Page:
Omega Quintet Reviews
Omega Quintet is a competent role-playing game that builds on Compile Heart's previous successes. The combat system works well and there's an absolute glut of content for those willing to stray from the beaten path. That said, it's not a particularly stunning game to watch, looking more like a remaster than a title genuinely meant exclusively for PlayStation 4. Then there's the inevitable culture clash that comes from Omega Quintet's story and setting, as well as its emphasis on popstars as opposed to armoured knights and space travellers that just won't have the same appeal outside its original market.
Omega Quintet is a promise that fails to execute, and squanders most its intriguing battle mechanics and interesting characters with over-the-top fan service and rote, trope-filled plots.
At the end of the day, Omega Quintet is a solid first effort on the PS4 for IF/Compa with a neat premise and an enjoyable combat engine. All that's left to do to move forward is to be rid of this archaic progression structure and before we know it, they could very well become a powerhouse in the JRPG arena.
Compile Heart's first foray onto Sony's shiny new system shows occasional glints of brilliance, but they're few and far between
Omega Quintet's solid combat and J-POP soundtrack are great and well utilized, but it's held back by its story where its invading forces don't seem to matter as much as the everyday lives of the teenage Maidens you control.
It's kind of hard to give sum up Omega Quintet. It does some core things right, like the combat and the numerous places to explore, but it does a lot of little things wrong, such as the huge amount of fluff and the useless crafting system. I think a sequel would have a lot of potential, but as it stands Omega Quintet might not be worth your money, unless you want to skip by most of the story and dialogue and just focus on the game's solid combat system.
I entirely regret purchasing this game.
The combat and music are the highlights here, even if the game doesn't capitalize on the hardware.
Omega Quintet is a game at battle with itself. On one end, its multifaceted battle system has the potential to make JRPG fans drool. The same is true of the excellent PVS editor which will satisfy fans waiting for anything of this sort to make its way west. On the other hand, its graphics in no way push the PS4 (and some aspects look downright ancient) and all this complexity seems to be at the cost of an awesome storyline
Overall, Omega Quintet has all the competent trappings of a modern RPG, but it has a lot of things working against it, from the annoying characters to the repetitive (and often poorly translated) dialog.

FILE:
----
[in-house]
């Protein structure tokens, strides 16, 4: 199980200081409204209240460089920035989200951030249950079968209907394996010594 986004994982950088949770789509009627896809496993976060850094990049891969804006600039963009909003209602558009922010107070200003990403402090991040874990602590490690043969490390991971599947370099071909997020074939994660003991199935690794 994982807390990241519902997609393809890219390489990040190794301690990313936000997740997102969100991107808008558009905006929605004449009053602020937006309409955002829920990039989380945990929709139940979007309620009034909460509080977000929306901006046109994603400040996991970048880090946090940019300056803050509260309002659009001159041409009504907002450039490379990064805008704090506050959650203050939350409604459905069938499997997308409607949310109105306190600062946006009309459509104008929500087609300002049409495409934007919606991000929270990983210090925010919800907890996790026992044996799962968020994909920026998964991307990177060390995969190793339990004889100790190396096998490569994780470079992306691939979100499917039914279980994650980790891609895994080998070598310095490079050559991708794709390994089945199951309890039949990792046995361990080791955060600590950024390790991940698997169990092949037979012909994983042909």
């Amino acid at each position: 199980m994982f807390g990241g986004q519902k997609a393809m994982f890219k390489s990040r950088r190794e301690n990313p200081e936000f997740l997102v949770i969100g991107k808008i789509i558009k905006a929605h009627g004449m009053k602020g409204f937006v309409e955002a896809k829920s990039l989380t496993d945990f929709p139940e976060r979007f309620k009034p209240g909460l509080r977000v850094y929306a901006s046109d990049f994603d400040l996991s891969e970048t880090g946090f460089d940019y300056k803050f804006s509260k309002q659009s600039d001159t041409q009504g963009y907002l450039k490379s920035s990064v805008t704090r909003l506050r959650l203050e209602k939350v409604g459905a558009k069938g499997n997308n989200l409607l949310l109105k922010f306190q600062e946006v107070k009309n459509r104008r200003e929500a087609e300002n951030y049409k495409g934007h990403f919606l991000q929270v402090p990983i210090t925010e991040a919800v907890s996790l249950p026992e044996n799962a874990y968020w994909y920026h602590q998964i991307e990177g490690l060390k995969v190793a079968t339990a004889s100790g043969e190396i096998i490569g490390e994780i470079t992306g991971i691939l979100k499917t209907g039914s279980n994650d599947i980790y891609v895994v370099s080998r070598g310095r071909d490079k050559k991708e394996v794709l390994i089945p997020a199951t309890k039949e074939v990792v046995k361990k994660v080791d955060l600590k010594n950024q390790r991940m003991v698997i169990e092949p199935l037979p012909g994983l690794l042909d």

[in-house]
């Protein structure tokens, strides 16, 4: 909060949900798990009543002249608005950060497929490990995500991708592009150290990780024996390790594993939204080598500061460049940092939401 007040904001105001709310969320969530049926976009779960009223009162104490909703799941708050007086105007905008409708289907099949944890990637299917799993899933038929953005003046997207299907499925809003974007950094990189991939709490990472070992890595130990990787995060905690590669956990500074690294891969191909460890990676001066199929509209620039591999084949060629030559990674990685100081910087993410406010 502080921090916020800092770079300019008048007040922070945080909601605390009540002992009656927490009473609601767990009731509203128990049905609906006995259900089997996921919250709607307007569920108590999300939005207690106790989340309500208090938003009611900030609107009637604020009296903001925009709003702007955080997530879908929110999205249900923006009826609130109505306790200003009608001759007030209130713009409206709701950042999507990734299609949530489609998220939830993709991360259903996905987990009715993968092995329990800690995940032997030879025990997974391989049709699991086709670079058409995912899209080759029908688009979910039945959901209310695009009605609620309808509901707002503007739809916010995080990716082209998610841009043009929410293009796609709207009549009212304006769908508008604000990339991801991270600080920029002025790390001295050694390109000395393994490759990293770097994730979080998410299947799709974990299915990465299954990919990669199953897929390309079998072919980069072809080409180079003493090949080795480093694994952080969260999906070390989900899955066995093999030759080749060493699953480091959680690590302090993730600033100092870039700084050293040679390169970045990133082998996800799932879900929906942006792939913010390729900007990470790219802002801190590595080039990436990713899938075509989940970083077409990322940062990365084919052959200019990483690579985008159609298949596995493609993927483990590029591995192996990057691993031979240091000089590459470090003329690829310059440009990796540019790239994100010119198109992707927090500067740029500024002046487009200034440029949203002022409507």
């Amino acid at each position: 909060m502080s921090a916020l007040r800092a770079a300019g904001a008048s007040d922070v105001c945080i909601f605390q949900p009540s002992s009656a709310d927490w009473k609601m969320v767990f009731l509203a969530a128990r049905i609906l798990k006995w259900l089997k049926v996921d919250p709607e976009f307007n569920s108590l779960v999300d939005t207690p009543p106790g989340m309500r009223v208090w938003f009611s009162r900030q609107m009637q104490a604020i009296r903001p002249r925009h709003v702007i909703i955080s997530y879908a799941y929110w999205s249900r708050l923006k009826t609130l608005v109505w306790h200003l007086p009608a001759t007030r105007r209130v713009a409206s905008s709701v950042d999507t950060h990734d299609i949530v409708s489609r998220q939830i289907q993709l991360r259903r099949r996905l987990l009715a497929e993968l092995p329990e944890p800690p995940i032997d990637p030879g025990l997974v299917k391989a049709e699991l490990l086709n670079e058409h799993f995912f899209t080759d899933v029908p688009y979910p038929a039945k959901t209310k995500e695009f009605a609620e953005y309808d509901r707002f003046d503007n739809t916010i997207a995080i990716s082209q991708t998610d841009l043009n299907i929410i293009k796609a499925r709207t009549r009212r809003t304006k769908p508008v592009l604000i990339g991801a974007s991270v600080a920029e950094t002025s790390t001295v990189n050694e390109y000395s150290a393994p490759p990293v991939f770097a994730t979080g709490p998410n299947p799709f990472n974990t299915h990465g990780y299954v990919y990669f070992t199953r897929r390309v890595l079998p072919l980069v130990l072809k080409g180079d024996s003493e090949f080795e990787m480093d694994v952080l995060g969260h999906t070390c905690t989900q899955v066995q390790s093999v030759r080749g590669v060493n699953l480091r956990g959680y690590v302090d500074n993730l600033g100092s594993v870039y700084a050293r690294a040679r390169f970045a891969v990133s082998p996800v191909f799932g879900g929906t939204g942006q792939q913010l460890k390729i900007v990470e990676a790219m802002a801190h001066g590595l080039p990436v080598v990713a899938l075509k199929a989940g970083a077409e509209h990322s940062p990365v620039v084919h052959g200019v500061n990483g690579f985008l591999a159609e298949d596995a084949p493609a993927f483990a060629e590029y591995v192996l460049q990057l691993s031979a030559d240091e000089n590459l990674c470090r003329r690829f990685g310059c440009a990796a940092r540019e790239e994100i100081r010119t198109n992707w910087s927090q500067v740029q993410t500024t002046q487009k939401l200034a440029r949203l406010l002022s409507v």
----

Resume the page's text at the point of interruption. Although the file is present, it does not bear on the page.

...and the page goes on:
I was surprised by Omega Quintet, and extremely happy to say that this game has fixed a lot of those particular issues in my experience. Omega Quintet still has its flaws – mainly involving story and battle balancing – but it's one of the better titles that I've played from them and enjoyed. This game is a very welcoming addition to the Playstation 4's library and I really hope any avid JRPG player will enjoy this title.
Omega Quintet boasts a unique idol premise, enjoyable exploration, quirky characters and a sensational combat system. Sadly the unlikeable protagonist, disappointing visuals and other issues make the PS4's first exclusive JRPG more difficult to recommend than it ought to be.
Same old issues with yet another game in this genre.
Overall Omega Quintet is a solid game, as you can tell I enjoyed the battle system the most even though it took a while to get used to and to learn all the stats. It has a very slow start and somewhat boring so don't expect to have the game to click with you instantly.
Graphically, Omega Quintet is a mixed bag. Character and enemy designs are pretty good. . . the field environments on the other hand are very basic, and at times a plain eyesore
But to let the technical issues affect your opinion of Omega Quintet is to miss the point. This isn't a blockbuster. This is, effectively, an independent game from a small, creative team. And it's a massive success at being that. It's a deep JRPG mixed with both satire and humour, it's something you haven't seen before, and most importantly: it's fun. Real, genuine fun. Buy it.
'Omega Quintet' feels like it has a lot of potential. There's an interesting setting with some quirkiness to it, and the game's battle system is pretty fun, if maybe a bit overly complex. However, several flaws really bring the PS4 game down, and eventually bogs down this title to the point where it's difficult to recommend to most. Those that like Compile Heart's typical output will probably find a decent game, but everyone else might want to wait for a possible sequel to iron out some of the design fallacies.
A great battle system and the ultimate in the sheer amount of customisation features, hampered by a metric-butt-ton of boring dialogue, dragging cutscenes which are boring to watch and boring characters.
Overall, Omega Quintet is a game that good-naturedly tries to punch above its weight.
Omega Quintet suffers in quite a few areas with a huge amount of dialogue filler, not much story progression to its visually dated look that for a PlayStation 4 title may put potential buyers off. For fans of Compile Heart’s style and those looking for a new JRPG experience will find a great amount of pleasure here. The battle system is crammed full of exciting and interesting features that make battles an absolute joy to partake in. The Promotion Video System, although missable, will entice fans of simulation that have been eager to try this style of game mainly confined to Japan. Overall, for a JRPG fan a very enjoyable experience with plenty to offer.